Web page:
1. I understand and, to a point, agree. It’s just that I could show hundreds of cases of the NYT and the rest of the MSM outright lying or, their favored method, lying by omission. I think the more obvious explanation is that people find reasons to think that the media that favors their view is more reliable than the media that doesn’t. This blog is a constant demonstration of that.

              2. “I’m not convinced by generalizations. Name your top two or three out of those hundreds of cases and let’s see what you’re on about.”

                How about one repeated nonstop?

                The death of officer Brian Sicknick.

                Or the one you’ve already pointed out?

                The 1619 Project.

                Or let’s go historic:

                The panic after the War of the Worlds radio broadcast.

                Quick prediction: Any and every example I could or would post will be dismissed with a quick sweeping fashion.

              3. What’s the problem with the reporting on Brian Sicknick? People thought at first that he died from injuries in the insurrection but it turned out he died of natural causes. The MSM reported what they knew at the time and then corrected it when they had more information. It certainly didn’t change anything material about what happened on Jan. 6th. And how could that be all that important compared to lying about the 2020 election or vaccinations which affects practically everyone in the country? As for the 1619 Project, I don’t like it either but it is clearly opinion. Any factual errors it contained were minor and have been reported and fixed. If that’s all you have, I’m taking the win. How can you put forward such a weak argument?

    2. Those are all columns. It’s not unusual to read a paper and think some columns are good and others crap, for obvious reasons. It would be an unusual person who read Ross Douthat and Gail Collins and concluded “wow, both have excellent and compelling insights.”

  17. Re shortening tests’ lengths: When an undergrad at the U of Chicago, in the late 1940s,there were some survey, lecture ,courses most of us took. The only requirement was to take the final 6 hour exam. Believe me, I didn’t miss one lecture. And I don’t recall any complaints about the 6 hour long exams from anyone.

  18. Hi Jerry. The bird is a Glossy ibis (Plegadis falcinellus).

    They don’t always look so fancy – sort of brown – but have irridescent patches that work wonders in the right light. Kinda like the European starling (Sturnus vulgaris).

  19. That is indeed Barenboim conducting in the du Pré clip. But why “was Jewish”? He’s still alive and living in Argentina, and presumably still Jewish.

  20. I got a good LOL out of the last one on infinite loop. In college my advanced calculus book, often referred to as “Buck” from its author, had…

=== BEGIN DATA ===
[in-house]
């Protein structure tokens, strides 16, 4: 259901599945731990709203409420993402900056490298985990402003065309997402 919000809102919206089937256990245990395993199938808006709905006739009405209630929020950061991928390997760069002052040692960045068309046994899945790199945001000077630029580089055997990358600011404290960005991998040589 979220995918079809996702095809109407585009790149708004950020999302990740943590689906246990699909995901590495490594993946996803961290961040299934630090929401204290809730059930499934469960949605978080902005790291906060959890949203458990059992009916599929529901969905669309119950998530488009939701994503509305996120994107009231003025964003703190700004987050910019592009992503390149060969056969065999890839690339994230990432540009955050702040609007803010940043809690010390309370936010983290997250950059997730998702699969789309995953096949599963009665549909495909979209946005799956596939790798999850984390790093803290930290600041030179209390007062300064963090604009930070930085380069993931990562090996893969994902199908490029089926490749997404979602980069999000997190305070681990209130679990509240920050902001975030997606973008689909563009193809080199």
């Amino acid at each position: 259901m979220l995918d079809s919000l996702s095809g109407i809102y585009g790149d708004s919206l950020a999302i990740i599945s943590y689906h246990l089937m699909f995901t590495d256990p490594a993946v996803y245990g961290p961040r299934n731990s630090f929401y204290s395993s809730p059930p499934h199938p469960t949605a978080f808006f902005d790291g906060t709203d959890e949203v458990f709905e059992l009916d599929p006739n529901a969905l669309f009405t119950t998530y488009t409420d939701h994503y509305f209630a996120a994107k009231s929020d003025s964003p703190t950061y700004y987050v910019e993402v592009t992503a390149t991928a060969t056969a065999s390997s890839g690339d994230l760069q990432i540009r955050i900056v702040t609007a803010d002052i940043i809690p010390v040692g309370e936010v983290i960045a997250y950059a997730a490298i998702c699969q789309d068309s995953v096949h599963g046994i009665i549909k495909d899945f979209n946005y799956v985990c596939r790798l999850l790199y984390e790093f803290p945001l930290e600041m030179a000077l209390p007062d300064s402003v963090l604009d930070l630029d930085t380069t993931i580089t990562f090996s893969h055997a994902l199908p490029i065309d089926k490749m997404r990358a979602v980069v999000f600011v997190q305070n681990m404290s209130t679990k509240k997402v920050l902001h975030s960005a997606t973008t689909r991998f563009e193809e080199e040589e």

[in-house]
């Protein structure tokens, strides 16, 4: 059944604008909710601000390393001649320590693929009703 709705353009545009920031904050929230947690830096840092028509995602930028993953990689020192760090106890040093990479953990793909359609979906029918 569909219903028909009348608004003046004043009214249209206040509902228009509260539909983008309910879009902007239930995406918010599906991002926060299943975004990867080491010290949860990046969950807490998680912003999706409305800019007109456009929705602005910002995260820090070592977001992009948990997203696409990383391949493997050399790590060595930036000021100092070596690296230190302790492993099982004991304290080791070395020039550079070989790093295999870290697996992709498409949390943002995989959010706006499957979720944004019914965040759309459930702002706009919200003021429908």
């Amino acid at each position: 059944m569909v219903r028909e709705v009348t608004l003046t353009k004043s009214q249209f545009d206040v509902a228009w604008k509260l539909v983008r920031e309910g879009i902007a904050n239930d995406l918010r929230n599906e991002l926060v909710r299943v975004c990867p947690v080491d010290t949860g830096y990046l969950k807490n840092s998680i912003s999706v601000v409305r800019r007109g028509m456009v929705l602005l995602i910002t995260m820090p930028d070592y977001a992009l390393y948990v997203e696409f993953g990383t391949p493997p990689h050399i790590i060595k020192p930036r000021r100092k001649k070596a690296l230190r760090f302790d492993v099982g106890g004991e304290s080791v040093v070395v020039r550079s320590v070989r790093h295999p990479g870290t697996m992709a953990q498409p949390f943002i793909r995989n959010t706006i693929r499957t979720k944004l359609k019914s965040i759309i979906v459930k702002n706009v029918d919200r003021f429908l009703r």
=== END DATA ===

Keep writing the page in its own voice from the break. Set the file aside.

(and I don’t recall what “xxx” and “yyy” were, but they were other terms for circular reasoning)

    Circular reasoning ses xxx

    xxx see yyy

    yyy see Circular reasoning

    1. I did not know that, but now I see that xxx was “Petitio principii” and yyy was “Begging the question”.

      On a slightly related note, in Kernighan and Pike’s “The Unix Programming Environment” they discuss a program “double” to detect repeated words, and the discussion contains a deliberate repeated word at the page break between pp 119 & 120 – “To prevent such problems, one of the the components …”, a fair amount of typesetting effort in 1984 for a joke that probably not many people noticed.

  21. After a quick scan of the comments, I don’t see where anyone has corrected your statement about the Cullinan I diamond. The Cullinan I diamond, sometimes referred to as “The Greater Star of Africa”, is actually set in the head of the Sovereign’s Sceptre with Cross, not the iMperial State Crown. the Crown contains the Cullinan II, or the “lesser Star of Africa”. The Cullinan II is plenty large enough, at 317 carats.

  22. The “infinite loop” index entry reminded me of something else, but I’ve only just worked out what. Knuth’s “The Art of Computer Programming” volume 1 has index entries for “Circular definition” and “Definition, circular” which refer to each other.

  23. Anyone who would like to dip a toe into the waters of classical music could do far worse than to buy the classic EMI recording of duPré performing Elgar’s cello concerto under Sir John Barbirolli. As a bonus you get to listen to Dame Janet Baker on the other side singing Elgar’s Sea Pictures, which is an excellent way of learning to love classical song. And for the hi-fi nuts, the cello concerto isn’t just fine music, it is beautifully recorded and the timbre of the cello will send shivers down your spine.

  24. ”1998 – Lewinsky scandal: On American television, U.S. President Bill Clinton denies having had “sexual relations” with former White House intern Monica Lewinsky.”

    Lewinsky missed the opportunity for the best one-liner of all time: But I didn’t inhale.